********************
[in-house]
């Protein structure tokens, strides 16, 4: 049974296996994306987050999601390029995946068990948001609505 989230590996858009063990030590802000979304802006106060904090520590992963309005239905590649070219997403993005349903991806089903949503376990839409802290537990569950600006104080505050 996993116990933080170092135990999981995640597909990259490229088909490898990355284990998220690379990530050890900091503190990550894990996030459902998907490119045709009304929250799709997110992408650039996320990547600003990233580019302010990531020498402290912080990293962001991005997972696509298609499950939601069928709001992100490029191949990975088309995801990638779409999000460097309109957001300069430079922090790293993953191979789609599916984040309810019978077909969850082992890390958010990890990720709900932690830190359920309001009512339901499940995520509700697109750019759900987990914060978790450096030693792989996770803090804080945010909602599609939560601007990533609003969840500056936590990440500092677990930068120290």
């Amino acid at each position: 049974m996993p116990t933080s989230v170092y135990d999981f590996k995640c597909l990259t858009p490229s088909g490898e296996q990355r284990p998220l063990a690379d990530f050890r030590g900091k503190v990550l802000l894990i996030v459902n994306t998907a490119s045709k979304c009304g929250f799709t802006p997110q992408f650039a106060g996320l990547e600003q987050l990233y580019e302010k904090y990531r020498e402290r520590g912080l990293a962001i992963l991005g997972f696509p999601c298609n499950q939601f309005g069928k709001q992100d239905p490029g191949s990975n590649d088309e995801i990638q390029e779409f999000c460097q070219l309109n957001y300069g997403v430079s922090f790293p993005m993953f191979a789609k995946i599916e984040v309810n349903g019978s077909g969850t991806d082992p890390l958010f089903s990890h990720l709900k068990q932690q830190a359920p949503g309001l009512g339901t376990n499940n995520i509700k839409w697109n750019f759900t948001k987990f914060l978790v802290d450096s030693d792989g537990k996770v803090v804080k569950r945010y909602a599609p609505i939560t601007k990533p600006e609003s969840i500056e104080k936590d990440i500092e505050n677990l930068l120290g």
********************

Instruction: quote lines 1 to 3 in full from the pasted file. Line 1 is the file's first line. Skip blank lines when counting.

[in-house]
């Protein structure tokens, strides 16, 4: 049974296996994306987050999601390029995946068990948001609505 989230590996858009063990030590802000979304802006106060904090520590992963309005239905590649070219997403993005349903991806089903949503376990839409802290537990569950600006104080505050 996993116990933080170092135990999981995640597909990259490229088909490898990355284990998220690379990530050890900091503190990550894990996030459902998907490119045709009304929250799709997110992408650039996320990547600003990233580019302010990531020498402290912080990293962001991005997972696509298609499950939601069928709001992100490029191949990975088309995801990638779409999000460097309109957001300069430079922090790293993953191979789609599916984040309810019978077909969850082992890390958010990890990720709900932690830190359920309001009512339901499940995520509700697109750019759900987990914060978790450096030693792989996770803090804080945010909602599609939560601007990533609003969840500056936590990440500092677990930068120290």
């Amino acid at each position: 049974m996993p116990t933080s989230v170092y135990d999981f590996k995640c597909l990259t858009p490229s088909g490898e296996q990355r284990p998220l063990a690379d990530f050890r030590g900091k503190v990550l802000l894990i996030v459902n994306t998907a490119s045709k979304c009304g929250f799709t802006p997110q992408f650039a106060g996320l990547e600003q987050l990233y580019e302010k904090y990531r020498e402290r520590g912080l990293a962001i992963l991005g997972f696509p999601c298609n499950q939601f309005g069928k709001q992100d239905p490029g191949s990975n590649d088309e995801i990638q390029e779409f999000c460097q070219l309109n957001y300069g997403v430079s922090f790293p993005m993953f191979a789609k995946i599916e984040v309810n349903g019978s077909g969850t991806d082992p890390l958010f089903s990890h990720l709900k068990q932690q830190a359920p949503g309001l009512g339901t376990n499940n995520i509700k839409w697109n750019f759900t948001k987990f914060l978790v802290d450096s030693d792989g537990k996770v803090v804080k569950r945010y909602a599609p609505i939560t601007k990533p600006e609003s969840i500056e104080k936590d990440i500092e505050n677990l930068l120290g």